Esports programs offer new opportunities for Louisiana students

ESports gaming taking off in BR
Published: Nov. 2, 2021 at 10:42 PM CDT
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BATON ROUGE, La. (WAFB) - There’s a new sport that’s helping thousands of kids pay their way through college, and it’s starting to talk hold around South Louisiana.

Esports, or electronic sports, is one of the fastest-growing forms of competition, and several high schools around the Capitol Region are taking notice.

“I know that a lot of parents agree that this is a real avenue now,” said Adrienne Alford, an esports coach at Northeast High School.

Colleges are starting to offer esports scholarships alongside traditional athletic ones. There are already close to 200 colleges that offer some sort of varsity esports programs. Schools like LSU, Southern, and Southeastern are among that bunch.

Alford said this growing billion-dollar industry has created more opportunities for students than ever before.

“Our other coach, he played professionally and that was his whole income for a couple of years and he got to travel the world. This wasn’t an option for me 10 years ago when I was graduating,” said Alford.

For 11th grader Michael Johnson, his goal is to use this as an avenue to pay for school.

“I want to expand this because this is my dream job, to be honest. If I can get a job or get a scholarship for playing video games, that would be cool,” said Johnson. His teammate Cylese Winding said he could see himself doing this professionally.” It would be a part of the plan. Maybe as a hobby or something,” said Winding.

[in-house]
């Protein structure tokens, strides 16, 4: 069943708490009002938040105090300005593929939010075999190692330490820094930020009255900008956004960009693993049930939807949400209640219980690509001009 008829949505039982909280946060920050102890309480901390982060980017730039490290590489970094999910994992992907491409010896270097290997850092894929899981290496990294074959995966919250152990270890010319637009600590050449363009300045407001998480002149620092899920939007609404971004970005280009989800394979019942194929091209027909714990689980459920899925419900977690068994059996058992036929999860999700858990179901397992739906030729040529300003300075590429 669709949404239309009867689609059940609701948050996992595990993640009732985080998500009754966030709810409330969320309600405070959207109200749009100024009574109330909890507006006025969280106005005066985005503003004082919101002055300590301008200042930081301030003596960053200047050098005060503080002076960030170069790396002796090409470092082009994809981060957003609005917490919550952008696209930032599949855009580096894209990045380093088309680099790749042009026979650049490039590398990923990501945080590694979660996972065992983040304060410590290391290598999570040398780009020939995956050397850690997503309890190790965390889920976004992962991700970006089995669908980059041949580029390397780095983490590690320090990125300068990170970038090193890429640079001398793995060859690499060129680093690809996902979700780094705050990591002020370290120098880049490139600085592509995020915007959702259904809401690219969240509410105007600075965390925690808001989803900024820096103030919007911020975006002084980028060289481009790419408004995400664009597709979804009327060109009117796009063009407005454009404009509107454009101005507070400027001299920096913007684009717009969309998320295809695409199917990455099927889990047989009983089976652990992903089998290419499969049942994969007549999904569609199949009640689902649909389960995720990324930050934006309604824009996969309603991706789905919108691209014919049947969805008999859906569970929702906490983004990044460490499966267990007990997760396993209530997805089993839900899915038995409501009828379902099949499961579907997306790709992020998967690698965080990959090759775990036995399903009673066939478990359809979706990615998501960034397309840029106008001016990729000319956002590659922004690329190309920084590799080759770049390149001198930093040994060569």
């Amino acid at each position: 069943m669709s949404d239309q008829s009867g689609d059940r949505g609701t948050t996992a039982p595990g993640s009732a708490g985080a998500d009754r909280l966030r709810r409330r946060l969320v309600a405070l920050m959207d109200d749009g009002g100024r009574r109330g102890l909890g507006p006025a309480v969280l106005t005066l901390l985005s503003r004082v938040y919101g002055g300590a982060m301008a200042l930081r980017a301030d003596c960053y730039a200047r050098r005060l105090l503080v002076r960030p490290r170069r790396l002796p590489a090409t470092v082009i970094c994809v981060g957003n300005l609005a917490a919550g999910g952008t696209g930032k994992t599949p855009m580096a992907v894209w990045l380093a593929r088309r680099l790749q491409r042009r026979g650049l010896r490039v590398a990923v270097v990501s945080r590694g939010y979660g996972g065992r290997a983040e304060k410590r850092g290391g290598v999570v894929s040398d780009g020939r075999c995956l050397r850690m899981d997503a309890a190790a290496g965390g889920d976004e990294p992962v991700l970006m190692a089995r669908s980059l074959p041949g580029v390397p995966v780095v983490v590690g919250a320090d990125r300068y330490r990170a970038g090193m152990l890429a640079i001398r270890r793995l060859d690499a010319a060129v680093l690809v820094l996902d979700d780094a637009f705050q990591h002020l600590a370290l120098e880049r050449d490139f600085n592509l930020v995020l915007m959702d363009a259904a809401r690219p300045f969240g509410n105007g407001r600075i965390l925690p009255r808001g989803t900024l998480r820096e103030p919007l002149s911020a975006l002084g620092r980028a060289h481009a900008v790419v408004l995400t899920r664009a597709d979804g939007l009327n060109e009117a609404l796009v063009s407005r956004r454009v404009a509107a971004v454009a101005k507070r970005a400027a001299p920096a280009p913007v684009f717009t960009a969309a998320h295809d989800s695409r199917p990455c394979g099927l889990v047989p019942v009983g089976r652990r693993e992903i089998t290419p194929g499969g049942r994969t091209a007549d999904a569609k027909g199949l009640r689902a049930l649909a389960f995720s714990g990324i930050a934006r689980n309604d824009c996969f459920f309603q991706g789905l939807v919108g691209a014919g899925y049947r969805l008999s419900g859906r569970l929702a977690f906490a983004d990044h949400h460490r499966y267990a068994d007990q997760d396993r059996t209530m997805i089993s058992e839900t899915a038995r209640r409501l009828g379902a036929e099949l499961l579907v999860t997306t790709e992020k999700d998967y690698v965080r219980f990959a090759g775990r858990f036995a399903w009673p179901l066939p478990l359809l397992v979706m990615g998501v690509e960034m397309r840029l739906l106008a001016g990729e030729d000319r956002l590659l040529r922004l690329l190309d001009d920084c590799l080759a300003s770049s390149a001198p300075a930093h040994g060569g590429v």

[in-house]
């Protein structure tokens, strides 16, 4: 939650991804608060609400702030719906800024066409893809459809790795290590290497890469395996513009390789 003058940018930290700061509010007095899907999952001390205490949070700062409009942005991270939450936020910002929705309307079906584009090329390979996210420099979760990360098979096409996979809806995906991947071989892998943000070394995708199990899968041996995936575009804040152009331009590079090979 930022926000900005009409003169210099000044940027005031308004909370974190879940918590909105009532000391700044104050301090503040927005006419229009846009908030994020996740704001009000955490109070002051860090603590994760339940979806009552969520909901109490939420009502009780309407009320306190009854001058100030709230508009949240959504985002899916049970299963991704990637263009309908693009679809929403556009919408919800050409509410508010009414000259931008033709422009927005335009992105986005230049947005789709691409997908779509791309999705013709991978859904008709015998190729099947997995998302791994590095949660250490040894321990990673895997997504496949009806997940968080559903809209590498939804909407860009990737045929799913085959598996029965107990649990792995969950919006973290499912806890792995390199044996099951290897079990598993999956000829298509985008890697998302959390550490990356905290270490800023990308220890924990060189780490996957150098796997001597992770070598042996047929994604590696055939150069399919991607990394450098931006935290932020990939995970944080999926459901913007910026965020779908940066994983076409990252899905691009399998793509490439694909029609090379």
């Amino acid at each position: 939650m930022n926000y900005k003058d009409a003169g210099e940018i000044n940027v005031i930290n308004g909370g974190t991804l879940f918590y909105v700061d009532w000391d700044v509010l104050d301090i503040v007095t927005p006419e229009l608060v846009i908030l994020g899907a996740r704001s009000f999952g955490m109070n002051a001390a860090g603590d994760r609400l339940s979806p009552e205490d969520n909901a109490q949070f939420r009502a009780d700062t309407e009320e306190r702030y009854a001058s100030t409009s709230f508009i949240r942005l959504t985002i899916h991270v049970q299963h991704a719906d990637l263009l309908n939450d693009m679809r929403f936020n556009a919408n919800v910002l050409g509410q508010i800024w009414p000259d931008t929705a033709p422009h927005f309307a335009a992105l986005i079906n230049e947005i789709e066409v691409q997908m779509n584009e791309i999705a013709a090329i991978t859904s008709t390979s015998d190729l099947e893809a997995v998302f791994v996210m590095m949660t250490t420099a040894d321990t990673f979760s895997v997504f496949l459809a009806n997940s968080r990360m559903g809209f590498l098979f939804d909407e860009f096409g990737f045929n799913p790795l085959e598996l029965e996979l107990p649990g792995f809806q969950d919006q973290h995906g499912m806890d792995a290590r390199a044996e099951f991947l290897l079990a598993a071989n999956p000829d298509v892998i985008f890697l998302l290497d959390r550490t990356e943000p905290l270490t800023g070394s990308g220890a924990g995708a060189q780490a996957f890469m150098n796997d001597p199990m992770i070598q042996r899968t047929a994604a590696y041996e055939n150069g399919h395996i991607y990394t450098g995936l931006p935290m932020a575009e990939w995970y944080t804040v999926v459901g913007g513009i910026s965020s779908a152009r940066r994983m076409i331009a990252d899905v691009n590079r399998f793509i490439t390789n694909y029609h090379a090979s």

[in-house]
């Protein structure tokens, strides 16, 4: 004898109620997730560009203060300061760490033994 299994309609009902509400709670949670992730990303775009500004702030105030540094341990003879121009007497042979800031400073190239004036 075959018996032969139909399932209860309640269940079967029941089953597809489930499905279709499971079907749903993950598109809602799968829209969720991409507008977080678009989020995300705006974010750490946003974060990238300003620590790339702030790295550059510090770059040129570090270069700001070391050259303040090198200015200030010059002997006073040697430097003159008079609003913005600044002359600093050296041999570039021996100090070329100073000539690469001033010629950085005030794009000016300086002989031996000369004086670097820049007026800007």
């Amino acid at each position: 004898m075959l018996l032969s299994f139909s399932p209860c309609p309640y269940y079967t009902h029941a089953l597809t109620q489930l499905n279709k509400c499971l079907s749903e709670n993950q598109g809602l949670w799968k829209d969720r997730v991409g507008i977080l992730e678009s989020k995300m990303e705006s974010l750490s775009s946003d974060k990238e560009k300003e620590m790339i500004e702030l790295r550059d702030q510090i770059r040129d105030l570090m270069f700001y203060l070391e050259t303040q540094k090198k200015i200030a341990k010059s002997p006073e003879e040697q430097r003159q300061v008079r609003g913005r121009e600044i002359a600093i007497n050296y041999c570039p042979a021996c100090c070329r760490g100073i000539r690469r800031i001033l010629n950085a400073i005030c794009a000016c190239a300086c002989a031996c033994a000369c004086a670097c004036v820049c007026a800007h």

Esports is officially recognized as a sport by the LHSAA.

Alford said the games they compete in are outlined by the state and must have a certain approval rating.

She admits it has been a hard sell to parents to get on board, but she believes this will continue to open doors for students who might not have an opportunity anywhere else.

“There’s a lot of kids that want to be a part of something and because of their athletic ability, or they don’t like instruments, don’t like band, don’t want to cheer, that might not be their personality style and so this could fit them, and they still get that sense of a team and belonging to something,” said Alford.

Alford said the goal is to eventually make this a part of the curriculum where students can east class credit.

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